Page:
Back to the polls.
This in essence was the effect of the Caribbean Court of Justice ruling on Tuesday which held that passage of a no-confidence motion filed by the Opposition against the ruling party was valid.
Guyana’s Government and Opposition have been asked to come together to decide on the way forward for the country following the CCJ’s decision.
The Caribbean Court of Justice (CCJ) has upheld the passage of a no-confidence motion in Guyana's National Assembly in December, last year.
The decision, delivered at the CCJ's headquarters in Port-of-Spain, Tuesday morning, means that Guyana's coalition Government led by President David Granger would now have to resign and with fresh elections being called.
The Caribbean Court of Justice (CCJ) has ruled that a law in Guyana, which makes it a criminal offence for a man or a woman to appear in a public place while dressed in clothing of the opposite sex for an “improper purpose”, is unconstitutional.
The law, Section 153(1)(xlvii) of the Summary Jurisdiction (Offences) Act, is to be struck from the laws of Guyana.
The Caribbean Court of Justice (CCJ) will on Tuesday deliver its decision in the case of McEwan and others vs Attorney General of Guyana which challenged the constitutionality of a law that criminalizes wearing attire of a different gender in public for an “improper purpose.”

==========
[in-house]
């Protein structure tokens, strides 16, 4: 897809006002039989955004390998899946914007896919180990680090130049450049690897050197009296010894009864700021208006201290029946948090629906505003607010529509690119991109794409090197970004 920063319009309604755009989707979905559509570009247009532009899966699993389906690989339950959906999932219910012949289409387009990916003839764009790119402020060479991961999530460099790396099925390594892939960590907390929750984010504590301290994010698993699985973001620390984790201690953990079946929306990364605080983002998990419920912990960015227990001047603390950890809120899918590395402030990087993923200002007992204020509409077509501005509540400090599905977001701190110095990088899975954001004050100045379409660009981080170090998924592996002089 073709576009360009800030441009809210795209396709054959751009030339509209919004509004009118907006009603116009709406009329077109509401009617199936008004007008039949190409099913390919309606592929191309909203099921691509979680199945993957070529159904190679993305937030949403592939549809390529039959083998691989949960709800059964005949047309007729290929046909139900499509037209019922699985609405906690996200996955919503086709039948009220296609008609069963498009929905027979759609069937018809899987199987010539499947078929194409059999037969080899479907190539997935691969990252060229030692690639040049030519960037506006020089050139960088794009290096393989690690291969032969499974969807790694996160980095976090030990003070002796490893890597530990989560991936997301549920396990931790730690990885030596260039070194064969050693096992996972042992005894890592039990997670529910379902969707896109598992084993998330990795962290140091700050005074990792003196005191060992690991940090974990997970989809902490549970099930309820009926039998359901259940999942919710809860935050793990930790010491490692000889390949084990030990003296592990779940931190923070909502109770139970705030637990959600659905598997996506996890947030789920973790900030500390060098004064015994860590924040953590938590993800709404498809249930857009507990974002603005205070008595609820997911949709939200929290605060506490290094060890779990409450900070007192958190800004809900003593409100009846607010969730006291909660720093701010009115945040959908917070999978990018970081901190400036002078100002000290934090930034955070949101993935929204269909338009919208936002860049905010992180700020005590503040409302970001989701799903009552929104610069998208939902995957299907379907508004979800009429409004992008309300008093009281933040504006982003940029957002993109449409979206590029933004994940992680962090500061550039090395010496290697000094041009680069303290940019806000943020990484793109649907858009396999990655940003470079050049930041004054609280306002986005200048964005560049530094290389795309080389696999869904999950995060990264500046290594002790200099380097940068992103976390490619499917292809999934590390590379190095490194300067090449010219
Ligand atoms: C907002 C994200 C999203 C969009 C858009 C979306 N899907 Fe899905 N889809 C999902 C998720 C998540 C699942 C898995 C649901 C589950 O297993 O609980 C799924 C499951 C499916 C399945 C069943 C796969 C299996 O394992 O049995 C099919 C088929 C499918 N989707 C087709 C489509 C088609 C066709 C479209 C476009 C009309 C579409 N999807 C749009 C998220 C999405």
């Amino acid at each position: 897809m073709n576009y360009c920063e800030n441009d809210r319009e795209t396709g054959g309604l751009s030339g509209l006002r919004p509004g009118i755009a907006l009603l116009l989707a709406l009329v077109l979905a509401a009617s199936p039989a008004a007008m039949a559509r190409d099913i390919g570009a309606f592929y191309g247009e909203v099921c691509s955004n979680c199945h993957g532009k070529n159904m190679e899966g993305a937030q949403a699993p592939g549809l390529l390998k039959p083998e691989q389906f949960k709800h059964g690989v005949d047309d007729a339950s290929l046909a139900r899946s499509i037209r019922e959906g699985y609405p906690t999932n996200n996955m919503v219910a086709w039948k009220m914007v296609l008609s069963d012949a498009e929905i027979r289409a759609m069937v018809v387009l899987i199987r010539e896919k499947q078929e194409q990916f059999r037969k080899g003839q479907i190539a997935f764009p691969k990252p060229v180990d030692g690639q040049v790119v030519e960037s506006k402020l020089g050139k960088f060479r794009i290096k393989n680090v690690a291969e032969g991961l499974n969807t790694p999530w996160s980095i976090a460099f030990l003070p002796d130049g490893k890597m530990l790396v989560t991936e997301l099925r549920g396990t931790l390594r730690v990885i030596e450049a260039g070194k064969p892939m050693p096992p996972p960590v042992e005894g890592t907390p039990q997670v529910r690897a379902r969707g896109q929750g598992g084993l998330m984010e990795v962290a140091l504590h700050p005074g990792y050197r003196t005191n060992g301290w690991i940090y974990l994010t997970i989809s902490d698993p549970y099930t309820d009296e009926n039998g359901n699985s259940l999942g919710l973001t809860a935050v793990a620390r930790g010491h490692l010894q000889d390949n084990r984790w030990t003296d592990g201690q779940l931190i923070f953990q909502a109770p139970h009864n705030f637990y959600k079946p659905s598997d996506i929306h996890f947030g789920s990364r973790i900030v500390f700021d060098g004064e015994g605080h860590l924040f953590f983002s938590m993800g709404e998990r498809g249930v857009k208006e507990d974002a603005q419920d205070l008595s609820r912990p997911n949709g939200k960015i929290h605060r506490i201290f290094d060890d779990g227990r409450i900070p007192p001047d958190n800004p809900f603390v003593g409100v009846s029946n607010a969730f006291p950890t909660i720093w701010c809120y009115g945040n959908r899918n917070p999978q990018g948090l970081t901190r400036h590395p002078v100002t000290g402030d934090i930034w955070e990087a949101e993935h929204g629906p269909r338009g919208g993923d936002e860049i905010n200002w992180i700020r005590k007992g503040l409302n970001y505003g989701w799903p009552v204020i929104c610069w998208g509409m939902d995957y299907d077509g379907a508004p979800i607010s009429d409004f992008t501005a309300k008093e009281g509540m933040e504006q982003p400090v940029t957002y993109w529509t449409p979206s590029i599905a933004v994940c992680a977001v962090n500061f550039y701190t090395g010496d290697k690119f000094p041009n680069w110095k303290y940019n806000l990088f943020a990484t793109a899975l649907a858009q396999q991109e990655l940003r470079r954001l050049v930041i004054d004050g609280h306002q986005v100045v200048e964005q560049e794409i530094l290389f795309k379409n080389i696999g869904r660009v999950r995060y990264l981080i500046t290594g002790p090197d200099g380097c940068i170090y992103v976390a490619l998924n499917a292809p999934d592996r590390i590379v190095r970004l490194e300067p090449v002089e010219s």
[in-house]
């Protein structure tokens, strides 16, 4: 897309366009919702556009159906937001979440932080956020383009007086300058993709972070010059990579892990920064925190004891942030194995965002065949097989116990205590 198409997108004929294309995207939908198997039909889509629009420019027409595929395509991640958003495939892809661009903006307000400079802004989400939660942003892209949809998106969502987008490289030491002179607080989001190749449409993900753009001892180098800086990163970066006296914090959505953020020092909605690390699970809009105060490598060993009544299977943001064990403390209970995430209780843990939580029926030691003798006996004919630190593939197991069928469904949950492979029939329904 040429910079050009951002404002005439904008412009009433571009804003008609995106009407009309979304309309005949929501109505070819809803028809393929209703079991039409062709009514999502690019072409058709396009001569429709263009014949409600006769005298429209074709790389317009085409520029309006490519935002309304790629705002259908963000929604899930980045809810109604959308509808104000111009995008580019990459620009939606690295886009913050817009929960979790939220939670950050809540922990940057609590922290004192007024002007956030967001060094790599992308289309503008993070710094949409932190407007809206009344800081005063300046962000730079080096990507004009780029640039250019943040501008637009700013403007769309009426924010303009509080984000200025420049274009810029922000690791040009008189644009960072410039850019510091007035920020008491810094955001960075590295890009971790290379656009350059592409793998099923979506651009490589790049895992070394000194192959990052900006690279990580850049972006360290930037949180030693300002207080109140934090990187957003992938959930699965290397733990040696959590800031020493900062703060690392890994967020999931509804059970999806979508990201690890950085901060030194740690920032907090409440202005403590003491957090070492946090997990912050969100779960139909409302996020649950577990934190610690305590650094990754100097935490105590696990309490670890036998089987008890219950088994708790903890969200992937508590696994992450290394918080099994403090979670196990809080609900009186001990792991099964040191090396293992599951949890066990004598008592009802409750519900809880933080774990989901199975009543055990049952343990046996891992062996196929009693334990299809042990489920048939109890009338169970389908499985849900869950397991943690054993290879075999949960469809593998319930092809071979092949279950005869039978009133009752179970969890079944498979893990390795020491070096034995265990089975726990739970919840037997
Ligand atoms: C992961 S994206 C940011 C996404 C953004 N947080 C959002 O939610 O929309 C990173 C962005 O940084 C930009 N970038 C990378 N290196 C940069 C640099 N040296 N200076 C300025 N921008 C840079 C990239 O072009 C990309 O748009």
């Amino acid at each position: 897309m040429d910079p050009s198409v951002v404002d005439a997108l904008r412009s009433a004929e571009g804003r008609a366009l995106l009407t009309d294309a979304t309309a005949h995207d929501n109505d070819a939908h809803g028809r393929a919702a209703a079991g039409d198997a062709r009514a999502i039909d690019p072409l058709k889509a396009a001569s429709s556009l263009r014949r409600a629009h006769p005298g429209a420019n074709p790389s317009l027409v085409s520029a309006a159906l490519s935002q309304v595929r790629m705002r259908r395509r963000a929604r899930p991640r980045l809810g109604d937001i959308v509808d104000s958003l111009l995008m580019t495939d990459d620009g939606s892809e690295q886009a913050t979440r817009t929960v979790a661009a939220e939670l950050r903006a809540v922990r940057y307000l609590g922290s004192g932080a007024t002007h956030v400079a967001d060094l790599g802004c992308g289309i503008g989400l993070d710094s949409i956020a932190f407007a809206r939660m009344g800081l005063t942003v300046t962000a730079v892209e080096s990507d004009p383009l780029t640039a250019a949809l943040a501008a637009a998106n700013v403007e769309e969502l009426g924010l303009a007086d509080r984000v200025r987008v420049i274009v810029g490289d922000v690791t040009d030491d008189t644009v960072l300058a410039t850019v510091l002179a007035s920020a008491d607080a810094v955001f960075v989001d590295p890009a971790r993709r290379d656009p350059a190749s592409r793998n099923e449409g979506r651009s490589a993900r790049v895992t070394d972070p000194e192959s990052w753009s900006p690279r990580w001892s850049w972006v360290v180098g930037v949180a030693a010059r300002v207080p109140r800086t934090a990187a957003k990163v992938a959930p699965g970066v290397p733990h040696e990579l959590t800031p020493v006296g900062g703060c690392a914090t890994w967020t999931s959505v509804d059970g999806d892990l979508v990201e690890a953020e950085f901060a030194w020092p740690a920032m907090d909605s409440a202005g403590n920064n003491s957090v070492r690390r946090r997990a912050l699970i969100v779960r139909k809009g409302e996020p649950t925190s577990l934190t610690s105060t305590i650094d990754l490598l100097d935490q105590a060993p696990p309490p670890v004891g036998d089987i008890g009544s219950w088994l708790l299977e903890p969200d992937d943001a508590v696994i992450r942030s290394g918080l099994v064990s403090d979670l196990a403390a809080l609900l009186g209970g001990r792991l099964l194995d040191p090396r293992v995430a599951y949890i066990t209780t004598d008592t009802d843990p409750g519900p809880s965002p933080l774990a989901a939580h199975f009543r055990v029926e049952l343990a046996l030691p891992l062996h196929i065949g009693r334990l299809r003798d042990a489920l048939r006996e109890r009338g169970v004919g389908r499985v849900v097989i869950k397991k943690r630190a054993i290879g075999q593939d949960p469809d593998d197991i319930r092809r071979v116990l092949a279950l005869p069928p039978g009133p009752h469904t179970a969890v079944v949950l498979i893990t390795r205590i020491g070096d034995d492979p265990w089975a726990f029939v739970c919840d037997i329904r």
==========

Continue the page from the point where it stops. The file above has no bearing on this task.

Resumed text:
The decision will be delivered at the CCJ headquarters in Port of Spain.
The CCJ is Guyana's final court of appeal.
Jamaica's Opposition wants the Government to take cases of Jamaicans who have been illegally denied entry to Trinidad and Tobago to the Caribbean Court of Justice (CCJ), the Jamaica Gleaner is reporting.
The newspaper quotes Opposition spokesman on foreign affairs, Anthony Hylton, as saying the government must show that it is serious about protecting the rights of Jamaicans when they are breached.
Hylton told a news conference that the opposition is alarmed at the recent treatment of Jamaicans who sought to enter Trinidad.